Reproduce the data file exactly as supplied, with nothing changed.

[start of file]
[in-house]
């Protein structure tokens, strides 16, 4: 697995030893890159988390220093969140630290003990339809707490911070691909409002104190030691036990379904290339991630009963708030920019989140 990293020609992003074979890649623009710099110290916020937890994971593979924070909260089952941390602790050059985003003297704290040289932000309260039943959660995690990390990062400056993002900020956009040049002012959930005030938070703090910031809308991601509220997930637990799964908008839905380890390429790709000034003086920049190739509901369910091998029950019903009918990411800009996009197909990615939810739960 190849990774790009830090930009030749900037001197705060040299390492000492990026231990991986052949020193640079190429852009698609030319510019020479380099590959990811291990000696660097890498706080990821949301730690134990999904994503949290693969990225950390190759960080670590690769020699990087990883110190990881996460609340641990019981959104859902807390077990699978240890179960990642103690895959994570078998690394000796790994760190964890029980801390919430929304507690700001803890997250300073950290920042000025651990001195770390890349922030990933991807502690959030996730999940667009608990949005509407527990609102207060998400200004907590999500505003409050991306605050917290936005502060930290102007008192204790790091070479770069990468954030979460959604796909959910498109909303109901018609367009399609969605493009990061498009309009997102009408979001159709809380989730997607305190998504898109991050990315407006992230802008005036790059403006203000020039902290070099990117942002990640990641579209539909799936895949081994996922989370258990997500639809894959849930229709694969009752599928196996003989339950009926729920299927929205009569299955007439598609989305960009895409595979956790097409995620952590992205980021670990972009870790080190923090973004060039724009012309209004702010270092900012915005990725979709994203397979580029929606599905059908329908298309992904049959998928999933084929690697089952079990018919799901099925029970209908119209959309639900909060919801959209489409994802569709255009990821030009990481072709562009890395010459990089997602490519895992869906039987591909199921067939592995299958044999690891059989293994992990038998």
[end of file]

[in-house]
């Protein structure tokens, strides 16, 4: 697995030893890159988390220093969140630290003990339809707490911070691909409002104190030691036990379904290339991630009963708030920019989140 990293020609992003074979890649623009710099110290916020937890994971593979924070909260089952941390602790050059985003003297704290040289932000309260039943959660995690990390990062400056993002900020956009040049002012959930005030938070703090910031809308991601509220997930637990799964908008839905380890390429790709000034003086920049190739509901369910091998029950019903009918990411800009996009197909990615939810739960 190849990774790009830090930009030749900037001197705060040299390492000492990026231990991986052949020193640079190429852009698609030319510019020479380099590959990811291990000696660097890498706080990821949301730690134990999904994503949290693969990225950390190759960080670590690769020699990087990883110190990881996460609340641990019981959104859902807390077990699978240890179960990642103690895959994570078998690394000796790994760190964890029980801390919430929304507690700001803890997250300073950290920042000025651990001195770390890349922030990933991807502690959030996730999940667009608990949005509407527990609102207060998400200004907590999500505003409050991306605050917290936005502060930290102007008192204790790091070479770069990468954030979460959604796909959910498109909303109901018609367009399609969605493009990061498009309009997102009408979001159709809380989730997607305190998504898109991050990315407006992230802008005036790059403006203000020039902290070099990117942002990640990641579209539909799936895949081994996922989370258990997500639809894959849930229709694969009752599928196996003989339950009926729920299927929205009569299955007439598609989305960009895409595979956790097409995620952590992205980021670990972009870790080190923090973004060039724009012309209004702010270092900012915005990725979709994203397979580029929606599905059908329908298309992904049959998928999933084929690697089952079990018919799901099925029970209908119209959309639900909060919801959209489409994802569709255009990821030009990481072709562009890395010459990089997602490519895992869906039987591909199921067939592995299958044999690891059989293994992990038998």